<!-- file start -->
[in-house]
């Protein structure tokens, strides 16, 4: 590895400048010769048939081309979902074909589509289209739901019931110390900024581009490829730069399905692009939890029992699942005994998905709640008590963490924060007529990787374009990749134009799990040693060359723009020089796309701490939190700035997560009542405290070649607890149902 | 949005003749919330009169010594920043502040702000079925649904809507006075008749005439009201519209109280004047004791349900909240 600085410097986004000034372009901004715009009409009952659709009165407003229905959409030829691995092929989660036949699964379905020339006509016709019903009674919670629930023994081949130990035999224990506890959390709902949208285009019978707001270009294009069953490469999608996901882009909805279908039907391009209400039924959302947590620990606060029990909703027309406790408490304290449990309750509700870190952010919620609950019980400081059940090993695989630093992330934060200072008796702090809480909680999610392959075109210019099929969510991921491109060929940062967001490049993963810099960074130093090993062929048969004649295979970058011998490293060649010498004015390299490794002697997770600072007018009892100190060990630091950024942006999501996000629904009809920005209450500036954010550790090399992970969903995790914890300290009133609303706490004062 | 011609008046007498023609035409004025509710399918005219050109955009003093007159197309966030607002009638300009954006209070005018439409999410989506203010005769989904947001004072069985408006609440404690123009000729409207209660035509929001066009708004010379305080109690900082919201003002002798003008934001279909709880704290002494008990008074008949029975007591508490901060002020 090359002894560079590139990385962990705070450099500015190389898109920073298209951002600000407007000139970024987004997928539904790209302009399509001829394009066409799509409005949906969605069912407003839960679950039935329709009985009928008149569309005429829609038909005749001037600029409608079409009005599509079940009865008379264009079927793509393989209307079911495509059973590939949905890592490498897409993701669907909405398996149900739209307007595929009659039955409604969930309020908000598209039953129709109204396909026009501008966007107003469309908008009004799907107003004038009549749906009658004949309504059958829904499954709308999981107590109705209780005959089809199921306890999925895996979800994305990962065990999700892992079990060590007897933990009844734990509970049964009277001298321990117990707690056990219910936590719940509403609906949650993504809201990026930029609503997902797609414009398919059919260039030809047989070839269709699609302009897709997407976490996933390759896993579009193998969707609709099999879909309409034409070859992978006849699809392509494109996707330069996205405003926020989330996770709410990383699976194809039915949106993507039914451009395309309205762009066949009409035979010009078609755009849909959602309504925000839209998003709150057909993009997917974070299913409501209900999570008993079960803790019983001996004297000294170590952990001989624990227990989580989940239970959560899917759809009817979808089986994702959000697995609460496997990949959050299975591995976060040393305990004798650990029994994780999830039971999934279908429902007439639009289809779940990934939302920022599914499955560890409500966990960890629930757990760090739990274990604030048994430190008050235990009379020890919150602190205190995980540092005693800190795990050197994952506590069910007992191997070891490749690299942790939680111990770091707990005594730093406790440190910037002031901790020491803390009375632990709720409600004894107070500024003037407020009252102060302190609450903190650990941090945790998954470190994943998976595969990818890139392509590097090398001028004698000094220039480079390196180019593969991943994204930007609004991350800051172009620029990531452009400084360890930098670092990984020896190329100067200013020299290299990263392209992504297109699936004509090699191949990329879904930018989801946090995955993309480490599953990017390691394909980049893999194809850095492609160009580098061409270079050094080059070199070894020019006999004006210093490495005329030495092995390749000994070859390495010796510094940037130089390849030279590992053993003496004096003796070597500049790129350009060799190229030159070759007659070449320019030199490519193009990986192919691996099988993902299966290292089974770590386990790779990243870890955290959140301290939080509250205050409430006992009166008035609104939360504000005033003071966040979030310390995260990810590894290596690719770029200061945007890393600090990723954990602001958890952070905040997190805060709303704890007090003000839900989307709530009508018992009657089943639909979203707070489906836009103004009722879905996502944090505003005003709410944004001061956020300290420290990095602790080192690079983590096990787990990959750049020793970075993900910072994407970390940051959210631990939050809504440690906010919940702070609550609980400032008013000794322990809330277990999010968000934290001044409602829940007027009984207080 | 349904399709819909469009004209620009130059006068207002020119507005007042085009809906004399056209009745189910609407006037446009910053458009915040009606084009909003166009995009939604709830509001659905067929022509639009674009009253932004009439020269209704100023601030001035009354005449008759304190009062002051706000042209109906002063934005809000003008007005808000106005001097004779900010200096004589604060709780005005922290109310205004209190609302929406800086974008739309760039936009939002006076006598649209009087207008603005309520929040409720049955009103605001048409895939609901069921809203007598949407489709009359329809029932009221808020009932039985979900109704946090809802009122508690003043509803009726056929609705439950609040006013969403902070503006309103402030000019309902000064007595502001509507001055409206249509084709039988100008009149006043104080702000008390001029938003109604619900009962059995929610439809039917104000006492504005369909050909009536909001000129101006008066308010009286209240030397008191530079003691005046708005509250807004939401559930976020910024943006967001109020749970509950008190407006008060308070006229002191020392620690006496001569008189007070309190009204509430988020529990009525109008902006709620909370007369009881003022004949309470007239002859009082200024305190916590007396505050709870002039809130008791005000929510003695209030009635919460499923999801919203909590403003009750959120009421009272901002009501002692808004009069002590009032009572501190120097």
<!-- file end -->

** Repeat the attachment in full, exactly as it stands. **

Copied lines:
[in-house]
């Protein structure tokens, strides 16, 4: 590895400048010769048939081309979902074909589509289209739901019931110390900024581009490829730069399905692009939890029992699942005994998905709640008590963490924060007529990787374009990749134009799990040693060359723009020089796309701490939190700035997560009542405290070649607890149902 | 949005003749919330009169010594920043502040702000079925649904809507006075008749005439009201519209109280004047004791349900909240 600085410097986004000034372009901004715009009409009952659709009165407003229905959409030829691995092929989660036949699964379905020339006509016709019903009674919670629930023994081949130990035999224990506890959390709902949208285009019978707001270009294009069953490469999608996901882009909805279908039907391009209400039924959302947590620990606060029990909703027309406790408490304290449990309750509700870190952010919620609950019980400081059940090993695989630093992330934060200072008796702090809480909680999610392959075109210019099929969510991921491109060929940062967001490049993963810099960074130093090993062929048969004649295979970058011998490293060649010498004015390299490794002697997770600072007018009892100190060990630091950024942006999501996000629904009809920005209450500036954010550790090399992970969903995790914890300290009133609303706490004062 | 011609008046007498023609035409004025509710399918005219050109955009003093007159197309966030607002009638300009954006209070005018439409999410989506203010005769989904947001004072069985408006609440404690123009000729409207209660035509929001066009708004010379305080109690900082919201003002002798003008934001279909709880704290002494008990008074008949029975007591508490901060002020 090359002894560079590139990385962990705070450099500015190389898109920073298209951002600000407007000139970024987004997928539904790209302009399509001829394009066409799509409005949906969605069912407003839960679950039935329709009985009928008149569309005429829609038909005749001037600029409608079409009005599509079940009865008379264009079927793509393989209307079911495509059973590939949905890592490498897409993701669907909405398996149900739209307007595929009659039955409604969930309020908000598209039953129709109204396909026009501008966007107003469309908008009004799907107003004038009549749906009658004949309504059958829904499954709308999981107590109705209780005959089809199921306890999925895996979800994305990962065990999700892992079990060590007897933990009844734990509970049964009277001298321990117990707690056990219910936590719940509403609906949650993504809201990026930029609503997902797609414009398919059919260039030809047989070839269709699609302009897709997407976490996933390759896993579009193998969707609709099999879909309409034409070859992978006849699809392509494109996707330069996205405003926020989330996770709410990383699976194809039915949106993507039914451009395309309205762009066949009409035979010009078609755009849909959602309504925000839209998003709150057909993009997917974070299913409501209900999570008993079960803790019983001996004297000294170590952990001989624990227990989580989940239970959560899917759809009817979808089986994702959000697995609460496997990949959050299975591995976060040393305990004798650990029994994780999830039971999934279908429902007439639009289809779940990934939302920022599914499955560890409500966990960890629930757990760090739990274990604030048994430190008050235990009379020890919150602190205190995980540092005693800190795990050197994952506590069910007992191997070891490749690299942790939680111990770091707990005594730093406790440190910037002031901790020491803390009375632990709720409600004894107070500024003037407020009252102060302190609450903190650990941090945790998954470190994943998976595969990818890139392509590097090398001028004698000094220039480079390196180019593969991943994204930007609004991350800051172009620029990531452009400084360890930098670092990984020896190329100067200013020299290299990263392209992504297109699936004509090699191949990329879904930018989801946090995955993309480490599953990017390691394909980049893999194809850095492609160009580098061409270079050094080059070199070894020019006999004006210093490495005329030495092995390749000994070859390495010796510094940037130089390849030279590992053993003496004096003796070597500049790129350009060799190229030159070759007659070449320019030199490519193009990986192919691996099988993902299966290292089974770590386990790779990243870890955290959140301290939080509250205050409430006992009166008035609104939360504000005033003071966040979030310390995260990810590894290596690719770029200061945007890393600090990723954990602001958890952070905040997190805060709303704890007090003000839900989307709530009508018992009657089943639909979203707070489906836009103004009722879905996502944090505003005003709410944004001061956020300290420290990095602790080192690079983590096990787990990959750049020793970075993900910072994407970390940051959210631990939050809504440690906010919940702070609550609980400032008013000794322990809330277990999010968000934290001044409602829940007027009984207080 | 349904399709819909469009004209620009130059006068207002020119507005007042085009809906004399056209009745189910609407006037446009910053458009915040009606084009909003166009995009939604709830509001659905067929022509639009674009009253932004009439020269209704100023601030001035009354005449008759304190009062002051706000042209109906002063934005809000003008007005808000106005001097004779900010200096004589604060709780005005922290109310205004209190609302929406800086974008739309760039936009939002006076006598649209009087207008603005309520929040409720049955009103605001048409895939609901069921809203007598949407489709009359329809029932009221808020009932039985979900109704946090809802009122508690003043509803009726056929609705439950609040006013969403902070503006309103402030000019309902000064007595502001509507001055409206249509084709039988100008009149006043104080702000008390001029938003109604619900009962059995929610439809039917104000006492504005369909050909009536909001000129101006008066308010009286209240030397008191530079003691005046708005509250807004939401559930976020910024943006967001109020749970509950008190407006008060308070006229002191020392620690006496001569008189007070309190009204509430988020529990009525109008902006709620909370007369009881003022004949309470007239002859009082200024305190916590007396505050709870002039809130008791005000929510003695209030009635919460499923999801919203909590403003009750959120009421009272901002009501002692808004009069002590009032009572501190120097």